I can see a horde of ambulance chasers descending on the scene looking for survivors and hitting the Florida Bureau of Conveyances websites hard looking for owner's titles and deeds.
To sue whom and for what though? HOA is basically half dead and certainly bankrupt with no assets left. And their insurance limits are going to be blown out very quickly with that many casualties.
 
Jan 25, 2011
16,138
7,697
146
Just saw the video. Those 99 missing have got to be dead.
Think it depends who they are. If they are just owners it could be seasonal people who aren’t anywhere near Florida. Sadly though it looked like quite a few lights on when it went down.
 

BlueWeasel

Lifer
Jun 2, 2000
15,881
283
126
My issue here is how does this happen? When have buildings just suddenly collapsed like anywhere in this country? This is the kind of thing that sometimes happens in developing countries with no building codes.

Someone certainly effed up here. Huge lawsuits will definitely ensue.
As a licensed professional engineer who designs and evaluates structures, properly constructed buildings don't just suddenly collapse. In most cases, it takes years for a structure to move/deteriorate/settle, during which there will be PLENTY of visible signs.
 

balloonshark

Diamond Member
Jun 5, 2008
4,825
1,153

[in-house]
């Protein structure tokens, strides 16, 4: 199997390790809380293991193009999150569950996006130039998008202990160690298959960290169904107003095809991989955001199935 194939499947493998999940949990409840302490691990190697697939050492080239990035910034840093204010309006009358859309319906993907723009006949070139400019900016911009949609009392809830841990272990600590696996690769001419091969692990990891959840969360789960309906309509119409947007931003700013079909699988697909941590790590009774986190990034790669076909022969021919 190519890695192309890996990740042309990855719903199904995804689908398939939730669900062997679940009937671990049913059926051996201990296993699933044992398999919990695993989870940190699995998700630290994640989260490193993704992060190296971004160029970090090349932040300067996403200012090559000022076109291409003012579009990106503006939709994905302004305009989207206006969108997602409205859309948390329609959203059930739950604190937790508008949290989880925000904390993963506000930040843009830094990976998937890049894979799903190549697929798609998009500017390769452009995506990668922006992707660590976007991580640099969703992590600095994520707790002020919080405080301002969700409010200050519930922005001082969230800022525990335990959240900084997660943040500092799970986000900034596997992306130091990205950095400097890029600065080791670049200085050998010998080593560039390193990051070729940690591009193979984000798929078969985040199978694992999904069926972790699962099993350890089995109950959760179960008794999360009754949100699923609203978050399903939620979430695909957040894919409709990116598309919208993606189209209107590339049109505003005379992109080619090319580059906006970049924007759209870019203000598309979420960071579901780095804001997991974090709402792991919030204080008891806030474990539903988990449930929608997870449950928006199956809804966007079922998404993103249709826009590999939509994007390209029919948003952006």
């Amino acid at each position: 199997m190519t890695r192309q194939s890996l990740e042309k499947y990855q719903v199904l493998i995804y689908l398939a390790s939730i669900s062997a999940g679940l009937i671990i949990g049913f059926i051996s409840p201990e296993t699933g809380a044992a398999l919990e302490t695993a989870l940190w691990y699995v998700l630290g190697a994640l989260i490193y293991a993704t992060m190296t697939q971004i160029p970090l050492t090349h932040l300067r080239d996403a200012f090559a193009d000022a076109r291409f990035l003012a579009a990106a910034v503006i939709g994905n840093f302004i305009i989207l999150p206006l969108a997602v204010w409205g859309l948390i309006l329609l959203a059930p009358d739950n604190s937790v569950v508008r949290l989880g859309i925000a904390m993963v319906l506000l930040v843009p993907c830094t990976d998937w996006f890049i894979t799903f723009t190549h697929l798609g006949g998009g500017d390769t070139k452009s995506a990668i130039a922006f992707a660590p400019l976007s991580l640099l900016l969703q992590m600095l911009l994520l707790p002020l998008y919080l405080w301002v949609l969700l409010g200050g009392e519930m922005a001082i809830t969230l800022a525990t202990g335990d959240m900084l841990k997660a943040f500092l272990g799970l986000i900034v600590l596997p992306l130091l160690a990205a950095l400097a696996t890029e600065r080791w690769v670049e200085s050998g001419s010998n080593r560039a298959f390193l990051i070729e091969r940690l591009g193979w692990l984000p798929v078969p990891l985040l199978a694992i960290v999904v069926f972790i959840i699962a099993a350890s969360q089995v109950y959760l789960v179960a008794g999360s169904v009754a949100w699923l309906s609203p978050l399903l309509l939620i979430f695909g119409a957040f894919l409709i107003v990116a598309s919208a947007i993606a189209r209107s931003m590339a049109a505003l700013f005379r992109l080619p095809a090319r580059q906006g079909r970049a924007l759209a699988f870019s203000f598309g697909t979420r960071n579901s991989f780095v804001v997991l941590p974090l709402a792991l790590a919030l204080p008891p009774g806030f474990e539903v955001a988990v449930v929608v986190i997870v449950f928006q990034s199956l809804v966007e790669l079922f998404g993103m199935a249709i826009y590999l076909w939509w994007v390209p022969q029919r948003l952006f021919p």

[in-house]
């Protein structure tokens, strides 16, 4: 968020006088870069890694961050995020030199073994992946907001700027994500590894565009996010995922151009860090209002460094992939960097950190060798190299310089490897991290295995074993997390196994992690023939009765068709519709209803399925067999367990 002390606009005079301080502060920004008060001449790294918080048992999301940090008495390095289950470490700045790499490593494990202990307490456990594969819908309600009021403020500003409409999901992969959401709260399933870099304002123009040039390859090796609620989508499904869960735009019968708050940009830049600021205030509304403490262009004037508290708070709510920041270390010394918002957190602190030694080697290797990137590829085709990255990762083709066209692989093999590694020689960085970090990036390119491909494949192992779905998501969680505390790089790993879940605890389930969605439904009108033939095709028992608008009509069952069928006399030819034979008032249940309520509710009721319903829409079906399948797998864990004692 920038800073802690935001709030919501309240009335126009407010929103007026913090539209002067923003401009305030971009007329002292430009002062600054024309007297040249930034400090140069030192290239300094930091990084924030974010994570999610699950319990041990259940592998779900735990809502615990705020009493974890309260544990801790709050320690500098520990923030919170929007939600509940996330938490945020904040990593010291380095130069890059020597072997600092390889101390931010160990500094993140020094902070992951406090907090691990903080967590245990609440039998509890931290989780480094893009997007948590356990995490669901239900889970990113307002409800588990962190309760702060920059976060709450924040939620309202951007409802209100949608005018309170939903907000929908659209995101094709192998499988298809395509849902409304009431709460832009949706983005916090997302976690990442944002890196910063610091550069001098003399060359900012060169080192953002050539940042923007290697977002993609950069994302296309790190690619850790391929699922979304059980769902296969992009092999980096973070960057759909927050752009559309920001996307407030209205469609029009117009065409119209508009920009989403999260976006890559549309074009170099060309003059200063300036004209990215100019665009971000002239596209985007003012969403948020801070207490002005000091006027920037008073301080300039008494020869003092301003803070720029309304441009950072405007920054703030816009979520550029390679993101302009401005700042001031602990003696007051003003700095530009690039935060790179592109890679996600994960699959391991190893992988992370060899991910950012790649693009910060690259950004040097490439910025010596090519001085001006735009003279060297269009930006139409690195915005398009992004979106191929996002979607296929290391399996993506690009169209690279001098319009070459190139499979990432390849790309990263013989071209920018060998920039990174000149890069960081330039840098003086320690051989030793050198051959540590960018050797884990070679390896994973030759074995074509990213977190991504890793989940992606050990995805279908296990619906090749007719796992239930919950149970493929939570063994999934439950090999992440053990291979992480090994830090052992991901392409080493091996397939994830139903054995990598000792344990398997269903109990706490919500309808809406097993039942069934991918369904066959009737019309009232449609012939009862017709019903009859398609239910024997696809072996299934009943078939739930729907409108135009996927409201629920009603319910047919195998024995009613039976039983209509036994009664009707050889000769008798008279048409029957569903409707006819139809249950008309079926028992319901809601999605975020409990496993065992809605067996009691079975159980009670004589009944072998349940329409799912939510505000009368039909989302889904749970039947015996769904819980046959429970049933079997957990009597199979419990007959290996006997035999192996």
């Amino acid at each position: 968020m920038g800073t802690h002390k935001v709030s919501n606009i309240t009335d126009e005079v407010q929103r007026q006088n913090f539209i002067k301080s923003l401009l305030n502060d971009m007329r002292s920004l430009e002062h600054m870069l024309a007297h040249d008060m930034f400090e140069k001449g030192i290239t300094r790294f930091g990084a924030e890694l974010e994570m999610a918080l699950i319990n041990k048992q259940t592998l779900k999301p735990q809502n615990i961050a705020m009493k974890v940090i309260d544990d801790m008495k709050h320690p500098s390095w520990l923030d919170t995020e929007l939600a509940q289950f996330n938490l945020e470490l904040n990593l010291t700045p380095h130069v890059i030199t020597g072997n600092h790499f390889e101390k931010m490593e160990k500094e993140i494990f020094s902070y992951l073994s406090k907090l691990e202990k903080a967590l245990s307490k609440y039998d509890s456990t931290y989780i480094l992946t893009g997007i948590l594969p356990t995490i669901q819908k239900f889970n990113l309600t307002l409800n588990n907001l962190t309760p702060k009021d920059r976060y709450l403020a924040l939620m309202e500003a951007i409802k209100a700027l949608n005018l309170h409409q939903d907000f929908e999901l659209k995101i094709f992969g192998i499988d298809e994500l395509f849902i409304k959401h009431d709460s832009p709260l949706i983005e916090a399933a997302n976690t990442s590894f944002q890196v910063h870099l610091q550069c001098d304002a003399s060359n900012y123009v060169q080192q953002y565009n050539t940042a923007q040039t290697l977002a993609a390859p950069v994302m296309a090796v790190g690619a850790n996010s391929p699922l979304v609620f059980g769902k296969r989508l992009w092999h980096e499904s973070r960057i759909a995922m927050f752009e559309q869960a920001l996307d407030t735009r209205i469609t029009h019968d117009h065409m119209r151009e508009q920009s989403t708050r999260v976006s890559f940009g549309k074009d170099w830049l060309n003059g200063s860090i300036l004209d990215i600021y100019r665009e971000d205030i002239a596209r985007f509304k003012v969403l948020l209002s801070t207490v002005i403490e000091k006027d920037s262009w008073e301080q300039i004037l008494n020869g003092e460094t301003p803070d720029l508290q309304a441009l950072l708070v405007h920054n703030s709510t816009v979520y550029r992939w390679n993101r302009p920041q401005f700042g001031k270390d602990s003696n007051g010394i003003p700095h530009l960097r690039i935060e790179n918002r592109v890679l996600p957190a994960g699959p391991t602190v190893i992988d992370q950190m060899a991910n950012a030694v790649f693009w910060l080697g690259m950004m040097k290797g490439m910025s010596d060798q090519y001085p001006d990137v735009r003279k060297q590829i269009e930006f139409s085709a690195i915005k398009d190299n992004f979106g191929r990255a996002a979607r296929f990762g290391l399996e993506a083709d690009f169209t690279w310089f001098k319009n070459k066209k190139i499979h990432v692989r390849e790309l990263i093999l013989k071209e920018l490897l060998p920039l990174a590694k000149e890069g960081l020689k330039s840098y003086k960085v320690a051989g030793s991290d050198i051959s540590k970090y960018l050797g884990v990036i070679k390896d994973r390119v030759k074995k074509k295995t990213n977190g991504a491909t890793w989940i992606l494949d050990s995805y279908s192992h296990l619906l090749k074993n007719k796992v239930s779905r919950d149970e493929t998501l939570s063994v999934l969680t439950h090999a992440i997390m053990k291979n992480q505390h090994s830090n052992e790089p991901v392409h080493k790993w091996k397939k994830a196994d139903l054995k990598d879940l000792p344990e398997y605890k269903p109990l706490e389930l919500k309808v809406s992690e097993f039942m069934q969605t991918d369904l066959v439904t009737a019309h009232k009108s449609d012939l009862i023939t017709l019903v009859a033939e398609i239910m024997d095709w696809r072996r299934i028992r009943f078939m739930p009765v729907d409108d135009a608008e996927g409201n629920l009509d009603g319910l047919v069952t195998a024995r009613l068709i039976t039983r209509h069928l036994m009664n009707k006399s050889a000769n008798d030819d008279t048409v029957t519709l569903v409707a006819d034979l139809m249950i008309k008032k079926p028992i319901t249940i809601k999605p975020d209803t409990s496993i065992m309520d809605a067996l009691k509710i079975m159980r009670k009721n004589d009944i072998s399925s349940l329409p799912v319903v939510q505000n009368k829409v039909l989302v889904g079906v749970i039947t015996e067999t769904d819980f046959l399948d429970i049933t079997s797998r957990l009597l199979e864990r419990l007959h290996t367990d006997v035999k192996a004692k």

136
From an article I read a while back Miami is sinking and climate change is already causing sunny day flooding. Miami is spending billions of dollars raising roads, etc. They say you won't recognize Miami in 30 years.
 

BlueWeasel

Lifer
Jun 2, 2000
15,881
283
126
Portion of building that collapsed:

SSC_tcb2af.jpg

Close-up of debris at ground level:

062421_n13-surfside-building-collapse-daytime-miami-dade-fire.jpg

It's a reinforced concrete structure, which is common for high-rise in hurricane regions. Based on what I see in the photo, my guess it is failure at foundation level, either due soil failure (sinkhole?) or punching shear through the foundation.

I read somewhere there is an underground parking garage under a portion (or all) of the part that collapsed.
 
Last edited:
  • Like
Reactions: DarthKyrie

Amol S.

Golden Member
Mar 14, 2015
1,019
183
106
To sue whom and for what though? HOA is basically half dead and certainly bankrupt with no assets left. And their insurance limits are going to be blown out very quickly with that many casualties.
Isn't HOA making millions in Florida due to population growth? Or are houses being torn down and turned into buildings in Florida?

Florida is a state known for sinkholes. If a massive sinkhole caused this to occur, I have a bad feeling about what building safety regulators are going to do with buildings in a 1 or 2 block radius.

One thing for certain is, it was not a natural gas explosion that caused the building to come down, usually those incidents have large amounts of fire. There was little to no fire in the video.
 

zinfamous

No Lifer
Jul 12, 2006
105,926
20,858
136
Can't remember exactly what they are called, but that is one of those "soft structure" buildings: garage on the bottom, dwellings above, all supported by a single story of a few pillars.

These can't be built in CA after 1970 or so, because of earthquakes, though plenty of grandfathered ones still remain; uh, retrofitted I might assume.

Much of Miami is now below sea level, and that which isn't will be within 10 or 15 years. It's inescapable. ..but all of it sits on soft, sinking soil, destroyed by nutria and humans. It wouldn't surprise me that the subsurface where that building is planted just sloughed out beneath that section, or gave away just enough for that weak-ass base to collapse at that point.
 
Last edited:

ASK THE COMMUNITY